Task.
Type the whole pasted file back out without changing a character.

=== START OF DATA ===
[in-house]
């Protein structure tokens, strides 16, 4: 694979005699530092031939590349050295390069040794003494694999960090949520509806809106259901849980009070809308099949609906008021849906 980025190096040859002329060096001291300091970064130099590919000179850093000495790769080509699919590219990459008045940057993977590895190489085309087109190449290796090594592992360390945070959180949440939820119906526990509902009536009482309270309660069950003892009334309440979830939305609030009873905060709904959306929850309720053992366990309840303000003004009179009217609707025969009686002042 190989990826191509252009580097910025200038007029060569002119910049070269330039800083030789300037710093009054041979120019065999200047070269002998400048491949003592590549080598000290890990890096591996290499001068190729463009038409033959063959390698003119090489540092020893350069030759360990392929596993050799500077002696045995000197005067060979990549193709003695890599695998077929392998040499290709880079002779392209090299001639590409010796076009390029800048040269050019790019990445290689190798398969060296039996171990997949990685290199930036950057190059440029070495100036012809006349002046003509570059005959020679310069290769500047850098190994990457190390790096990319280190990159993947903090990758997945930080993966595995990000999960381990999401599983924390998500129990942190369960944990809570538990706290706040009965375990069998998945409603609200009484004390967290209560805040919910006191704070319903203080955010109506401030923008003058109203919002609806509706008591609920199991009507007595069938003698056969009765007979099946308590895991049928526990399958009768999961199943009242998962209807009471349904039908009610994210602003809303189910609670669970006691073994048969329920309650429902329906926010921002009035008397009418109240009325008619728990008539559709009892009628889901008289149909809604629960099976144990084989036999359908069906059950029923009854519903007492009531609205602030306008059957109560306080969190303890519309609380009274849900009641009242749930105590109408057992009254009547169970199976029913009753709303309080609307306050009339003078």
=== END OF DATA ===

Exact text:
[in-house]
């Protein structure tokens, strides 16, 4: 694979005699530092031939590349050295390069040794003494694999960090949520509806809106259901849980009070809308099949609906008021849906 980025190096040859002329060096001291300091970064130099590919000179850093000495790769080509699919590219990459008045940057993977590895190489085309087109190449290796090594592992360390945070959180949440939820119906526990509902009536009482309270309660069950003892009334309440979830939305609030009873905060709904959306929850309720053992366990309840303000003004009179009217609707025969009686002042 190989990826191509252009580097910025200038007029060569002119910049070269330039800083030789300037710093009054041979120019065999200047070269002998400048491949003592590549080598000290890990890096591996290499001068190729463009038409033959063959390698003119090489540092020893350069030759360990392929596993050799500077002696045995000197005067060979990549193709003695890599695998077929392998040499290709880079002779392209090299001639590409010796076009390029800048040269050019790019990445290689190798398969060296039996171990997949990685290199930036950057190059440029070495100036012809006349002046003509570059005959020679310069290769500047850098190994990457190390790096990319280190990159993947903090990758997945930080993966595995990000999960381990999401599983924390998500129990942190369960944990809570538990706290706040009965375990069998998945409603609200009484004390967290209560805040919910006191704070319903203080955010109506401030923008003058109203919002609806509706008591609920199991009507007595069938003698056969009765007979099946308590895991049928526990399958009768999961199943009242998962209807009471349904039908009610994210602003809303189910609670669970006691073994048969329920309650429902329906926010921002009035008397009418109240009325008619728990008539559709009892009628889901008289149909809604629960099976144990084989036999359908069906059950029923009854519903007492009531609205602030306008059957109560306080969190303890519309609380009274849900009641009242749930105590109408057992009254009547169970199976029913009753709303309080609307306050009339003078």